Rebelution will be performing in Costa Rica for the first time ever with local reggae sensation Ojo de Buey at the first annual Reggae to the Rescue this summer. Sponsored by Arizona Iced Tea, the day-long event is going down July 16th, and will take place at Patrons Bar and Grill which is located in downtown Dominical near the shores of the Pacific, alongside some of the most consistent waves in Central America.The goal of this benefit concert is to use the positive vibes of reggae music to foster a community that will help raise funds for Alturas Wildlife Sanctuary, a non-profit organization, so they can expand their facilities and hire much needed staff. 100% of the funds raised from the event will be donated!Alturas Wildlife Sanctuary first opened its doors to distressed animals in December 2014. They ascribe to the philosophy “Rescue Rehab and Release” and have re-introduced over 100 monkeys, toucans, sloths and other exotic animals back into nature. “Everyday we see more and more animals that have been injured or displaced. Our staff is working around the clock to care for and rehabilitate the animals that are brought to us. With over 100 animals currently at the sanctuary, and more coming everyday, it is our mission to provide care for every single animal that comes to us. We are continually expanding the facilities and growing our team to handle the demands, but we need your help in order to make our mission a reality,” explains Executive Director Tom Rademacher in a press release. More information about Alturas Wildlife Sanctuary can be found here.Check it out!Reggae to the Rescue will be in the middle of Rebelution’s “Falling Into Place” tour, which kicks off at historic Red Rocks Amphitheater in Morrison, Colorado on June 6th. The trek takes the band across the US for twenty-six dates, finally ending in Missoula, Montana on August 20th, before they head over to Costa Rica for what is sure to be one of their most special shows to date. Find out more on the band’s website.Hailing from San José, Costa Rica, Ojo de Buey has made their name in the scene by providing the earthiest of reggae vibes to Central America, also performing alongside some of the nation’s leading acts, like Rebelution and Dirty Dozen on the stages of North Coast Music Festival.Hosting Rebelution and Ojo de Buey for this benefit concert is only the beginning of Reggae to the Rescue’s efforts! Tickets are currently on sale for $25 USD here, with a limited number of VIP tickets available as well. Whether you’re already in Costa Rica, plan to visit there, or have always wanted to, now might be a really great time to make the plans. For a good cause!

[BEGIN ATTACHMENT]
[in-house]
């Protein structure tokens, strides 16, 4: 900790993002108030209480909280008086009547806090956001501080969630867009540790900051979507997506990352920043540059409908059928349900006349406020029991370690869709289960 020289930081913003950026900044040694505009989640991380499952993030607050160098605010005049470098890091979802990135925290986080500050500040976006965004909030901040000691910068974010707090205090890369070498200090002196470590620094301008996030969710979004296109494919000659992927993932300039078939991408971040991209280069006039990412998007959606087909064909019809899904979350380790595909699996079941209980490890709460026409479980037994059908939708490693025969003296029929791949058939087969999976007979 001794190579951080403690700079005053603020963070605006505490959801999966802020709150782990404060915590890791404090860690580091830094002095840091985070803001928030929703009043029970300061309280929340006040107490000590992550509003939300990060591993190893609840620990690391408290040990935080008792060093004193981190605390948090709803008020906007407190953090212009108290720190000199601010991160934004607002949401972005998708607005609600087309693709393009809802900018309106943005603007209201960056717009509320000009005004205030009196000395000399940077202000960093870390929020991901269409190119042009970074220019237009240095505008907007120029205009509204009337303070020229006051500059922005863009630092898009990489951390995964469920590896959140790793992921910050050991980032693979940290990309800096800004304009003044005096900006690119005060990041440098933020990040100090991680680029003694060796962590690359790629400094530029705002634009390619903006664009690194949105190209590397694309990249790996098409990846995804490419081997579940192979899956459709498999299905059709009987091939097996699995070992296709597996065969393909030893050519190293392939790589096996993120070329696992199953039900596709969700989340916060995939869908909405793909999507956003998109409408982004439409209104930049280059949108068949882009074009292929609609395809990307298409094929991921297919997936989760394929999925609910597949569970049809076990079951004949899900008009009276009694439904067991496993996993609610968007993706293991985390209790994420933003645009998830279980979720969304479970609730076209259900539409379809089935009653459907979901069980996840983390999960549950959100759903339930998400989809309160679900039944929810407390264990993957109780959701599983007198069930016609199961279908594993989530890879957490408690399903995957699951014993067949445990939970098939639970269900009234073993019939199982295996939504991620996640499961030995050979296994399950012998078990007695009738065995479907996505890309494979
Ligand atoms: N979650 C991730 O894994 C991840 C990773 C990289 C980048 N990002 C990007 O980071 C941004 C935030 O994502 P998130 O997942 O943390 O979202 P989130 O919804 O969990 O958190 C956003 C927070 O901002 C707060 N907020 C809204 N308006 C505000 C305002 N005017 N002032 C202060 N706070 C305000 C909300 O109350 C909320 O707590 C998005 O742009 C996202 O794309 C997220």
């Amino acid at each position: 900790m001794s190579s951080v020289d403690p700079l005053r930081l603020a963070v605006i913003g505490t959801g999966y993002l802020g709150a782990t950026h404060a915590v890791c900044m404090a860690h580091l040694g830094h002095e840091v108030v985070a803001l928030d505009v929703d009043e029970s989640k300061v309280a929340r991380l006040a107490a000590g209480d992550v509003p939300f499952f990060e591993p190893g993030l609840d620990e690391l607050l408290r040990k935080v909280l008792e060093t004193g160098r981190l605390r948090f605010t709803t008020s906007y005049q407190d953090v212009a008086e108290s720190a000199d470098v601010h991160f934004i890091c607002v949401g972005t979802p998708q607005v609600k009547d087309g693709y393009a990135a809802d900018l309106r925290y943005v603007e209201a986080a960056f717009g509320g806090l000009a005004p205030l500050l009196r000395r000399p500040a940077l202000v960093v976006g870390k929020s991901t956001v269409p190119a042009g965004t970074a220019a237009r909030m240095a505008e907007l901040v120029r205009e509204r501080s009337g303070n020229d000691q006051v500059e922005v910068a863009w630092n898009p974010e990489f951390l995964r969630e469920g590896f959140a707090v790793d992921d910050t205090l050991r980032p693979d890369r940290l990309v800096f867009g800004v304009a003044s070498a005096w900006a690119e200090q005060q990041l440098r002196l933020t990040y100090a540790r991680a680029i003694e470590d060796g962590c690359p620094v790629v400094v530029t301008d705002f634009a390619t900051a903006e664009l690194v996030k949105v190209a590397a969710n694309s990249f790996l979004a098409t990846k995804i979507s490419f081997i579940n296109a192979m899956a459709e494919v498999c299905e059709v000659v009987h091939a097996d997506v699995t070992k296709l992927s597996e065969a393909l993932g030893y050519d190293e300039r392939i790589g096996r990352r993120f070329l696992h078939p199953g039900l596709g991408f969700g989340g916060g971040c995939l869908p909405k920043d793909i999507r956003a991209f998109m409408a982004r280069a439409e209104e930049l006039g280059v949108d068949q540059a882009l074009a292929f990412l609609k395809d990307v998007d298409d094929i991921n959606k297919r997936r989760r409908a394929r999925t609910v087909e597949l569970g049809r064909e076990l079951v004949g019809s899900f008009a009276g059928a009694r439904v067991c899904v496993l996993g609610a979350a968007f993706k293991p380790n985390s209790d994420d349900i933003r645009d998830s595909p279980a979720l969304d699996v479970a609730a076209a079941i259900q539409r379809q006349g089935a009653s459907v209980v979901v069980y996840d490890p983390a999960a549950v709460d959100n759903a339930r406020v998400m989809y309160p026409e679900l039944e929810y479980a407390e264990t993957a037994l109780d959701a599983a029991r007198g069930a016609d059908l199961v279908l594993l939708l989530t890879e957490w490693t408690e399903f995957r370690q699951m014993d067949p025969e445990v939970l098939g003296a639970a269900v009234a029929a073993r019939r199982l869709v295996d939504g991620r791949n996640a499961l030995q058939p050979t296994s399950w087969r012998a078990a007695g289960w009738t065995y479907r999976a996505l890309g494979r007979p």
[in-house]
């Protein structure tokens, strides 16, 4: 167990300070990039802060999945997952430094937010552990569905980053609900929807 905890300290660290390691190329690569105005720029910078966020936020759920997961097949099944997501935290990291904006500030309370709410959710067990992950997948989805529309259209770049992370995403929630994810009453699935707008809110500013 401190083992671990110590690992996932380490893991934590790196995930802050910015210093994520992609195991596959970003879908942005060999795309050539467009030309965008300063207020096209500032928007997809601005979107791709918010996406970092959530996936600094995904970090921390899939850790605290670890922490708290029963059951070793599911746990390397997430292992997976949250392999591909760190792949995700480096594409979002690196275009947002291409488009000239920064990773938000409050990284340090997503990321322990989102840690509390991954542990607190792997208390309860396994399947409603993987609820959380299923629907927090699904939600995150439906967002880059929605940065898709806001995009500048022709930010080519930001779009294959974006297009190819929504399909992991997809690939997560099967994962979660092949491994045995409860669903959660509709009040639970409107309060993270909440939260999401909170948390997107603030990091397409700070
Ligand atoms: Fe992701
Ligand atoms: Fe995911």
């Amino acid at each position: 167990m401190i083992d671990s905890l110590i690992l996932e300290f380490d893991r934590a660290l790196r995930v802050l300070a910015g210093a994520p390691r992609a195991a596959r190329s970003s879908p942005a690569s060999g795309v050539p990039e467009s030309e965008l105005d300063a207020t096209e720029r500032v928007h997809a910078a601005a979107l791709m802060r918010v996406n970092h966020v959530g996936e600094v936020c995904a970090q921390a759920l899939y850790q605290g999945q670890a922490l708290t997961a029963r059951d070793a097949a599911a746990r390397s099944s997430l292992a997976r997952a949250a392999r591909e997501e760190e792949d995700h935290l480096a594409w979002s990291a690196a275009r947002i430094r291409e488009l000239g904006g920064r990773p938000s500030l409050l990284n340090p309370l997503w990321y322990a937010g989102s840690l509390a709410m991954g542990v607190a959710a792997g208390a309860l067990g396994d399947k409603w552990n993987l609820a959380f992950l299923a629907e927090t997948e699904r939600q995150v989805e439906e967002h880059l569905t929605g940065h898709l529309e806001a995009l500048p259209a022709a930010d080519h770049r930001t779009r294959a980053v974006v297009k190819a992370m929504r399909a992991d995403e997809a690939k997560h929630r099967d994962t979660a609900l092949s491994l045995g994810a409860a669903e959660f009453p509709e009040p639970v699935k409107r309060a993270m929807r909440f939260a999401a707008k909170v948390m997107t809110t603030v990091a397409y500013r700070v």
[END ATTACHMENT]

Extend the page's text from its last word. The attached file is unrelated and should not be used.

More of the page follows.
Amid news of Time Warner possibly selling off most of its print magazines, Nancy Gibbs, deputy managing editor of Time magazine, told the Shorenstein Center that she is “enormously optimistic” about the future the journalism industry as a whole.Gibbs began by looking back at Time‘s history, with its founders inventing “curation and aggregation” of the news. But “Time was never just about the news,” she said, “the richness and depth of reporting was extraordinary.” Yet throughout its years of many permutations, there have been multiple stories written about how Time would not be able to survive, as the arrival of cable news, the Internet, and the 24-hour news cycle seemed to threaten its existence. “I’m not a sentimentalist about print,” Gibbs stated, “I am an extreme disciple of storytelling,” and Time‘s ability to gather information “about things that matter” and to put those stories “into sharable form” has kept it relevant.“I don’t particularly think people care what we think – I think they care what we can find out,” Gibbs stated, and Alex Jones, Shorenstein Center director, challenged her statement by arguing, “I subscribe to that; I’m not so sure that’s the premise upon which these institutions are moving forward, though.” Gibbs responded that “anyone can have an opinion, those are cheap.…Finding things out is an expensive operation.” An opinion is an “easier project to manufacture,” but quality information gathering is something only a respected institution can do with trained professionals, she said. Read Full Story